1. Encourage Feedback (and Listen to It!)
Whether your team is listening or not, your customers are conversing with one another – in self-generated user forums, on social media channels, on product review sites or at in-person events. Customer feedback – whether on a feature, product or service – offers important insight into the minds of both customers and prospects. Your marketing teams can leverage this perspective to inform messaging. Your sales teams can use feedback to build deeper relationships with customers. Your product team can use it to address bugs or as key considerations for future releases. When customers feel heard, they often feel valued; an effective customer feedback mechanism can help create a strong sense of connection between your customers and your brand.
2. Create Opportunities for Interaction
Your customers can serve as trusted – but unbiased – third parties, offering informal, off-the-record advocacy or more visible, public statements on the value of your product or service. This makes them important engines for new customer acquisition as well as existing customer retention. It’s important to facilitate opportunities where customers can connect with and learn from each other, share their positive experiences with your brand, and be recognized for their support.
Customer forums (both in person and virtual), community associations and annual events can help foster an ecosystem around your product or service. We’ve seen this drive value in ways large and small, including events such Summit-backed Jamf’s “Jamf Nation User Conference,” the largest gathering of Apple system administrators¹ in the world; Summit-backed Odoo’s annual “Odoo Experience” which gathers 10,000+² members of the company’s open-source community; or through smaller, more regular customer advisory board meetings throughout the year. Regardless of the format, it’s important to capture, consider and, where possible, respond to the feedback or ideas shared by your community in these settings.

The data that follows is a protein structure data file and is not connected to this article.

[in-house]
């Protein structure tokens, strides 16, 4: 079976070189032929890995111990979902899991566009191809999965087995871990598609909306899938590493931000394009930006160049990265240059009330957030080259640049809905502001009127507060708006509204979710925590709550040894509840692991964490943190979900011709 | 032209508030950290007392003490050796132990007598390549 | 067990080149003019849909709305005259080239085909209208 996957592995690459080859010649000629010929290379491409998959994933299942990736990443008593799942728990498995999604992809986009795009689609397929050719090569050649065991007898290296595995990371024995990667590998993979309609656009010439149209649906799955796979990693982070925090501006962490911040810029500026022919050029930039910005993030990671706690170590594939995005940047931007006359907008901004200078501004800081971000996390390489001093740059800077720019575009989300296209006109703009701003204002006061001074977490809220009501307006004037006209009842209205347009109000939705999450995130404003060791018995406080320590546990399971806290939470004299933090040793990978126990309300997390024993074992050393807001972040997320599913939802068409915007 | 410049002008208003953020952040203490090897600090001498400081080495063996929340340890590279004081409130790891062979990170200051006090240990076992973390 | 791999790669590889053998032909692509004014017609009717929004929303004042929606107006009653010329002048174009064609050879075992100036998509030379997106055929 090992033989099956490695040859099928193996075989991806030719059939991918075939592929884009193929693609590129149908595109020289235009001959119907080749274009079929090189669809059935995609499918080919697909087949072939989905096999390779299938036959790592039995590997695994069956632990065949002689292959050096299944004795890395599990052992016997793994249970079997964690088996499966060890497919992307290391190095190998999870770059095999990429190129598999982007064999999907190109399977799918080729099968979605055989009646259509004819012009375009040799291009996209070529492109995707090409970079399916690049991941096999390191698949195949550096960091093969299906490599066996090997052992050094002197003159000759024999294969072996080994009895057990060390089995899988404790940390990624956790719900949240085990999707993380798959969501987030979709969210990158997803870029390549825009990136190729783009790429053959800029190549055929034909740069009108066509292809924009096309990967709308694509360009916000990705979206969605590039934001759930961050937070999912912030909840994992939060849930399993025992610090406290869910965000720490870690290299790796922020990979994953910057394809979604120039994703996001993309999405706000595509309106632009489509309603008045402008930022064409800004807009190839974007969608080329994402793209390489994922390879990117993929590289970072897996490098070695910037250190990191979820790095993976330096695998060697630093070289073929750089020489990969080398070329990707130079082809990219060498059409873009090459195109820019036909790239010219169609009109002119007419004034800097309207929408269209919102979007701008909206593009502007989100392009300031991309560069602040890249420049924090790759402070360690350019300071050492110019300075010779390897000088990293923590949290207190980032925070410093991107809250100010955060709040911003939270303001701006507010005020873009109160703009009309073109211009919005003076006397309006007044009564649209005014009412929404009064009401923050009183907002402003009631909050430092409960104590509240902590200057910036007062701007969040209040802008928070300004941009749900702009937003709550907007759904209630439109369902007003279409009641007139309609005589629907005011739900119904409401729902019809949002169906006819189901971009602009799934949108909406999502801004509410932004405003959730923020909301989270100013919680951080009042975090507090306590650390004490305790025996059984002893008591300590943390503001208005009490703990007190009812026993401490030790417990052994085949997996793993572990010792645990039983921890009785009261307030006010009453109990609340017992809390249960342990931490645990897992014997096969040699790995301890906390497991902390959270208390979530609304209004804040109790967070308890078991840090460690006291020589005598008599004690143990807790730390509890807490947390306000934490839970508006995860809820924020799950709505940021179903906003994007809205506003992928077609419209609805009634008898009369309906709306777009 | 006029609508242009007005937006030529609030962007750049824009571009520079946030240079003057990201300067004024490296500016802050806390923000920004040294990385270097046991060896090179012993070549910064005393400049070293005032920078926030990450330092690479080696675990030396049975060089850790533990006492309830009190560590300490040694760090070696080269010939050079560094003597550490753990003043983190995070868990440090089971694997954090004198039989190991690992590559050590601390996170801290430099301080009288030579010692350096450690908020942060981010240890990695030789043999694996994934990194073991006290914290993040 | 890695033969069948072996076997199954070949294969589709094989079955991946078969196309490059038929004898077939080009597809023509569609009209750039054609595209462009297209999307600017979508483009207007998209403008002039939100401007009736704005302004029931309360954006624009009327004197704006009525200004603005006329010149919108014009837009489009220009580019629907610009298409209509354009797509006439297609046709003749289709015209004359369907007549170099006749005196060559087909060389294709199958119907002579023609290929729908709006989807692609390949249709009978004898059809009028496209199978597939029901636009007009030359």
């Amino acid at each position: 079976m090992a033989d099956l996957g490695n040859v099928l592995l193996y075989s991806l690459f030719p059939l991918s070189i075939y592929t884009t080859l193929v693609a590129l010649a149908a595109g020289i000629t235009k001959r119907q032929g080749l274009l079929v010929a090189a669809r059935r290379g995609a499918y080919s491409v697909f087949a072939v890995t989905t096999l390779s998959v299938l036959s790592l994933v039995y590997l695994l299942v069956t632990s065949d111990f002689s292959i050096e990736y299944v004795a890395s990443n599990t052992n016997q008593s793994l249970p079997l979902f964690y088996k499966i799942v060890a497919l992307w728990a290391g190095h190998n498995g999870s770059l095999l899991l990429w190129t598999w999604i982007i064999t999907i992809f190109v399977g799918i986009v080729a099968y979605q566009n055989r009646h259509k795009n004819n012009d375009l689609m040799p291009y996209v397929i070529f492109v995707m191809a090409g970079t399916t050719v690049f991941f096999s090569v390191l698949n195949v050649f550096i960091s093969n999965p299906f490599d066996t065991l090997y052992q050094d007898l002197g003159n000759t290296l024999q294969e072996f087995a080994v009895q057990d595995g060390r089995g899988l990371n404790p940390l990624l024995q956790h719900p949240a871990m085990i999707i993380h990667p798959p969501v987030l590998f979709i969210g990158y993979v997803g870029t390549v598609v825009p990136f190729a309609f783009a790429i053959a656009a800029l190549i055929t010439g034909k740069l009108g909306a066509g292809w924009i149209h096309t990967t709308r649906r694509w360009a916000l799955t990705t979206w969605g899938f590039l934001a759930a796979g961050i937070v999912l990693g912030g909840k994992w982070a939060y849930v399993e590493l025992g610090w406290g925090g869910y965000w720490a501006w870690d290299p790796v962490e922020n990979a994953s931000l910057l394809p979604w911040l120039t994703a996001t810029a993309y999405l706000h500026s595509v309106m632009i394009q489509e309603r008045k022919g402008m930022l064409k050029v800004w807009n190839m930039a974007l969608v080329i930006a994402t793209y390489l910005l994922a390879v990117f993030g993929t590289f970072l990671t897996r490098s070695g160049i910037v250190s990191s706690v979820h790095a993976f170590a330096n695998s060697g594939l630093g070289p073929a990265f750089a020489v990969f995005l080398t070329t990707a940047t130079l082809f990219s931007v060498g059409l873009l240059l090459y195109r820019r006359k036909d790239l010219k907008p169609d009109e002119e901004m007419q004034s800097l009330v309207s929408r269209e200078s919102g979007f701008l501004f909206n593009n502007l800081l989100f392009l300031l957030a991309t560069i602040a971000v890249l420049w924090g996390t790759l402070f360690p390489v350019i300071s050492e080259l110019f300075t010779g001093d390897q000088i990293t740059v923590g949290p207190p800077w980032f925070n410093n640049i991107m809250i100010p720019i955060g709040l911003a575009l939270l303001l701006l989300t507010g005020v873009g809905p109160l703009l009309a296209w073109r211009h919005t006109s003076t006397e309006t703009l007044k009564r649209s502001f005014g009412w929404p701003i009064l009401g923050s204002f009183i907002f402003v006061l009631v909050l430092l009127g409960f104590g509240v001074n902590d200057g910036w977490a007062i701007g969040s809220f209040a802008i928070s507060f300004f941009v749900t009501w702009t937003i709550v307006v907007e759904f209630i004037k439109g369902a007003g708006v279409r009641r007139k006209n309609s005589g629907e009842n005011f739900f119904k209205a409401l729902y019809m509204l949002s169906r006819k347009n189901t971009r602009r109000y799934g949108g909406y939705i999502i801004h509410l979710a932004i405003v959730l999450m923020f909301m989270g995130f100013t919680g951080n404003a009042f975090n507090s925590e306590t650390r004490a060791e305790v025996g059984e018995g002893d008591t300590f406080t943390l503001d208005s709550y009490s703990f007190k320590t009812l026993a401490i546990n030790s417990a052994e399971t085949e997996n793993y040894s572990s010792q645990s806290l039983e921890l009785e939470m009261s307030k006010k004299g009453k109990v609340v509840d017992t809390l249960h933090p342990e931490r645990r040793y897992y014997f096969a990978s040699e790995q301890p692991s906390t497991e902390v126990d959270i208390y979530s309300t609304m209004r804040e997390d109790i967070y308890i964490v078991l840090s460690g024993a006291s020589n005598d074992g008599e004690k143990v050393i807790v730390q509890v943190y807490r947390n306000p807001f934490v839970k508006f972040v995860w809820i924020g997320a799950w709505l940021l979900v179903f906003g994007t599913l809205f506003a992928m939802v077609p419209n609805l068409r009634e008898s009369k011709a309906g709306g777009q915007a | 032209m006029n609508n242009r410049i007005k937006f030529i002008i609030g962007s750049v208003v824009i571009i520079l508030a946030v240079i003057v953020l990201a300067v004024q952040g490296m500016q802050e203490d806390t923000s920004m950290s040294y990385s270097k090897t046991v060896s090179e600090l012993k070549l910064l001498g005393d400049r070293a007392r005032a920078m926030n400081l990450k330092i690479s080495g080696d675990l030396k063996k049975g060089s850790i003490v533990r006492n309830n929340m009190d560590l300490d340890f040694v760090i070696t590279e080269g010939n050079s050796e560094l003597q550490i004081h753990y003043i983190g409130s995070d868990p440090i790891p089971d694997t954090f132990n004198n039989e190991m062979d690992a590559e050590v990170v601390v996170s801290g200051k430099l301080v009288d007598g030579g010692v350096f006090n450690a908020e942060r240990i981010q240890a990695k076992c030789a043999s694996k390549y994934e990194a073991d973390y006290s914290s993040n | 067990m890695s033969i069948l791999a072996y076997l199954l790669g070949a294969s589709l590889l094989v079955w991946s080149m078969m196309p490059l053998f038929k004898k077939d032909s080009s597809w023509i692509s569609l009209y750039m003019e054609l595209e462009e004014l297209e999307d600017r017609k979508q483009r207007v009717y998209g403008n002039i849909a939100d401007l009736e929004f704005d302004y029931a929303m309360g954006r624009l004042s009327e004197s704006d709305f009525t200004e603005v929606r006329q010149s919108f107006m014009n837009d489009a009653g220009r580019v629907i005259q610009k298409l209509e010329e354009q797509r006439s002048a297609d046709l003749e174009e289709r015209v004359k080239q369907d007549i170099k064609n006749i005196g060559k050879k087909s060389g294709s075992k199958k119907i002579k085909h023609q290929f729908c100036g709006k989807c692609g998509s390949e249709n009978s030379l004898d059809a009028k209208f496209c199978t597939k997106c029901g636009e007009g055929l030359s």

3. Invest Resources
In our experience, while many communities may evolve organically, those that provide the most value are thoughtfully nurtured by the businesses that benefit from their work. Many of the most successful consumer-facing brands know this well and have long invested in dedicated teams to engage with customers and influencers through social channels and offline experiences. And, these days, many B2B businesses are taking note as well: nearly 60% of the Forbes Cloud 100 list have dedicated brand communities and more than 26% are actively hiring for community roles.3 Dedicated community engagement efforts can help keep a real-time pulse on customer sentiment, actively participate and influence customer conversations, and create opportunities to effectively and systematically harness the power of customer voices to help inform product innovation, customer service, and go-to-market motion.